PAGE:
Pelican Spit Fauna Sampling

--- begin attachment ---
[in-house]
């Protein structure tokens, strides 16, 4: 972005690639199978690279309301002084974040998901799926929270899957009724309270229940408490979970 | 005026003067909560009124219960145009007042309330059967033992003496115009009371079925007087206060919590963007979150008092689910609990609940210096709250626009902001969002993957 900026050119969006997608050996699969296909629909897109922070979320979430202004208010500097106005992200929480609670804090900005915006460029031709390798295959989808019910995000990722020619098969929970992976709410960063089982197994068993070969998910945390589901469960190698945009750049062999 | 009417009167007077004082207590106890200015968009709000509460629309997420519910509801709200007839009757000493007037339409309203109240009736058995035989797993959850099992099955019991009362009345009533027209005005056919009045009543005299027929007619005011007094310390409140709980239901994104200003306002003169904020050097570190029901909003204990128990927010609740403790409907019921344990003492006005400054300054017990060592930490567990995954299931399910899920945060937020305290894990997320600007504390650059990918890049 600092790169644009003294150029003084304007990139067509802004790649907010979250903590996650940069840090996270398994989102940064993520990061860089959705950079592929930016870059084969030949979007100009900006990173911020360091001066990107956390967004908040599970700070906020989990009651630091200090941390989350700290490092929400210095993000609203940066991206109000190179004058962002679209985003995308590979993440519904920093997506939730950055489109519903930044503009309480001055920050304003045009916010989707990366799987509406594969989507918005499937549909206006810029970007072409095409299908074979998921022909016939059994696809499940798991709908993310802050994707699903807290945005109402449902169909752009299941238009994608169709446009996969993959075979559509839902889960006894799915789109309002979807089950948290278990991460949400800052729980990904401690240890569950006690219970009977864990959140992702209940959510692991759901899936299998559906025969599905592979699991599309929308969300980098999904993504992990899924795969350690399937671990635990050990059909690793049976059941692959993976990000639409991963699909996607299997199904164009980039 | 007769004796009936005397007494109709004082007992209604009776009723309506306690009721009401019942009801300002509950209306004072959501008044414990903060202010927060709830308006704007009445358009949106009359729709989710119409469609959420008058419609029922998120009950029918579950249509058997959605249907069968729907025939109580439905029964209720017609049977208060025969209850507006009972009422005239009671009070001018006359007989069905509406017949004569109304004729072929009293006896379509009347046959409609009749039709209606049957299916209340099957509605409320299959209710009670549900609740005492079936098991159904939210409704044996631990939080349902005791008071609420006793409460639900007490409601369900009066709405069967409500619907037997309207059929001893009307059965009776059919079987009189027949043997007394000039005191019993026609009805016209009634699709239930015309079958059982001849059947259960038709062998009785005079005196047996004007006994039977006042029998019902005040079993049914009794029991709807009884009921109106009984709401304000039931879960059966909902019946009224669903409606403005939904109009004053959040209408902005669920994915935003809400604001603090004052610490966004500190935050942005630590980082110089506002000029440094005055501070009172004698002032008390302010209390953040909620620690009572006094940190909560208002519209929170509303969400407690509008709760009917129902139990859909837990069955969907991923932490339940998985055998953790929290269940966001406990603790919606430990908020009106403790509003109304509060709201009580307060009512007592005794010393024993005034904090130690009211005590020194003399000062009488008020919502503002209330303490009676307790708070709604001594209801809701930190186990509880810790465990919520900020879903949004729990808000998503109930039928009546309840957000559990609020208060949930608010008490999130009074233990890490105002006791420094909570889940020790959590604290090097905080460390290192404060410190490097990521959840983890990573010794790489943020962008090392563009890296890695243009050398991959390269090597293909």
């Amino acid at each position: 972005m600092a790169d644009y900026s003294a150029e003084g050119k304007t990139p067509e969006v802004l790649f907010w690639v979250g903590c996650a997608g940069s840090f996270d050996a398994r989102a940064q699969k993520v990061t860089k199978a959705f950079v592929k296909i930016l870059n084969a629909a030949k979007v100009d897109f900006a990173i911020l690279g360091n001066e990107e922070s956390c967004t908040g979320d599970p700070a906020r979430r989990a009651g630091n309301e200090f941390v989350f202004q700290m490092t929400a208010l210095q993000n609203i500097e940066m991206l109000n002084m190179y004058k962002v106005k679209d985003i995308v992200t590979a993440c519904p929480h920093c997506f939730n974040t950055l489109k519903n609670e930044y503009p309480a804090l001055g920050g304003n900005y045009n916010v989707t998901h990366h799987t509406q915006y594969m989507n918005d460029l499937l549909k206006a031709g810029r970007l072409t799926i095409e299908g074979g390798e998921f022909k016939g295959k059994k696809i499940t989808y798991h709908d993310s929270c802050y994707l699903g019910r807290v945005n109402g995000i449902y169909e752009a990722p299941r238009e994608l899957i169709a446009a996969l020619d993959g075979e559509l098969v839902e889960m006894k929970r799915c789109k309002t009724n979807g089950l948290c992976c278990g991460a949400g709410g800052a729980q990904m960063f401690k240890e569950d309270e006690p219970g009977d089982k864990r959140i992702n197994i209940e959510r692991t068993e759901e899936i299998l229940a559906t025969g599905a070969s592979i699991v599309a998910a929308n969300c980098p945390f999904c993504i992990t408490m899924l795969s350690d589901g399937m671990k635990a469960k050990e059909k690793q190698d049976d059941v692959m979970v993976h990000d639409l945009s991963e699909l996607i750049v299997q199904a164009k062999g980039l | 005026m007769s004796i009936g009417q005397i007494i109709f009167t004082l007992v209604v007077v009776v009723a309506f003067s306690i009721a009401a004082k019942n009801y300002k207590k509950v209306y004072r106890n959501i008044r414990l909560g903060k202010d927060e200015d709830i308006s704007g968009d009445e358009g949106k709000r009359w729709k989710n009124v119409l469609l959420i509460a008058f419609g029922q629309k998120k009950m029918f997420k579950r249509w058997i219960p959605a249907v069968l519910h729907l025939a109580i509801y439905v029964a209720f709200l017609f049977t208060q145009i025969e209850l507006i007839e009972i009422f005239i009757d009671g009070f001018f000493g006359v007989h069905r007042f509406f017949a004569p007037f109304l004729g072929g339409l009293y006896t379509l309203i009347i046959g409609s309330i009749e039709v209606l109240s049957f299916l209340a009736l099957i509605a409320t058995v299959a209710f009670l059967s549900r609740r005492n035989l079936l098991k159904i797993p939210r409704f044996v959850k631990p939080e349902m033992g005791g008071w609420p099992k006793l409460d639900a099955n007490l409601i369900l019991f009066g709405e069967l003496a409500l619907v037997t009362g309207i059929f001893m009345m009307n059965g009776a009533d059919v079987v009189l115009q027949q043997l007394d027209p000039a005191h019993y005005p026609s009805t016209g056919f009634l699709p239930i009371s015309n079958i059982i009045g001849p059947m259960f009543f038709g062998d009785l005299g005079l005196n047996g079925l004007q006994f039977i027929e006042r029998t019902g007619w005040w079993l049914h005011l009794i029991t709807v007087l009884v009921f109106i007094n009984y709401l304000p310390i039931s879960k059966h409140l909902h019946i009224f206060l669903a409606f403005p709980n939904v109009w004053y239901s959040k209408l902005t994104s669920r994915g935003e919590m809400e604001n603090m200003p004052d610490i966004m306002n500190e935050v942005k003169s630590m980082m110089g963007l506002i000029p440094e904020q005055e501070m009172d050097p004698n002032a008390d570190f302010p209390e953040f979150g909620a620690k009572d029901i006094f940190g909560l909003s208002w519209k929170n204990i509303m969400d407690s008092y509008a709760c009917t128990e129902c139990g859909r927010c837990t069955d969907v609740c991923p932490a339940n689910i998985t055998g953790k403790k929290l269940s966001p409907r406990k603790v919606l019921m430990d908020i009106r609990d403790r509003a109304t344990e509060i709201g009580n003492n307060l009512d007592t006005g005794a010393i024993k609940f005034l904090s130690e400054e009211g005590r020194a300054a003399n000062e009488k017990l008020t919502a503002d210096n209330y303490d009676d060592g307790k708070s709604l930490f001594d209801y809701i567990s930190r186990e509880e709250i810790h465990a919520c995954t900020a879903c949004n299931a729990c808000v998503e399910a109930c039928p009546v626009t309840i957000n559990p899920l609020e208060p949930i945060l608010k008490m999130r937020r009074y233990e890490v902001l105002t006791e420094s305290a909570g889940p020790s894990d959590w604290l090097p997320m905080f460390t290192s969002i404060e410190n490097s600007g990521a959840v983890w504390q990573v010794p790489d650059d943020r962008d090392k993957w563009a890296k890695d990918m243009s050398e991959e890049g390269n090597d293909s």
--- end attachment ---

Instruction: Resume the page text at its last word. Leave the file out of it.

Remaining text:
Three created salt marshes in Galveston Bay were compared examining densities of nekton and other fauna (Minello et.al., 2000) under partial funding from the NOAA RC. The dredged material marshes were of different ages, ranging from less than a year old to approximately nine years. Sampling of the sites began in fall 1992 and continued in the fall and spring through 1994 at two marsh elevations using enclosure samplers. Four months following the planting of the youngest marsh (July 1992 planting date) faunal densities were lower than in the marshes that were of a nine and five years post planting age. Significantly lower densities of the dominant snail, shrimps, blue crabs, hermit crabs, and the dominant fish species were observed in this new marsh, but within one-year densities of these fauna were similar among the created marshes. For less mobile species, densities at the young marsh remained low throughout the study. Faunal composition and densities for created marshes compared with natural marshes within the estuary indicated that the treated marshes were not functioning in a manner similar to natural marshes in terms of supporting production of commercially important resource species such as penaeid shrimp and blue crabs (Minello and Rozas, 2000). The pattern of densities among the three marshes over two years suggested that the youngest marsh reached its maximum habitat support function for those less mobile organisms the first year. These organisms may have found it difficult to recruit as adults into the youngest marsh. A comparison of functioning of the three created marshes with older, natural marshes around the bay was performed. This revealed that the created marshes actually supported fewer commercially valuable fishery species such as penaeid shrimps and blue crabs than did the natural marshes in the area (Minello 1997).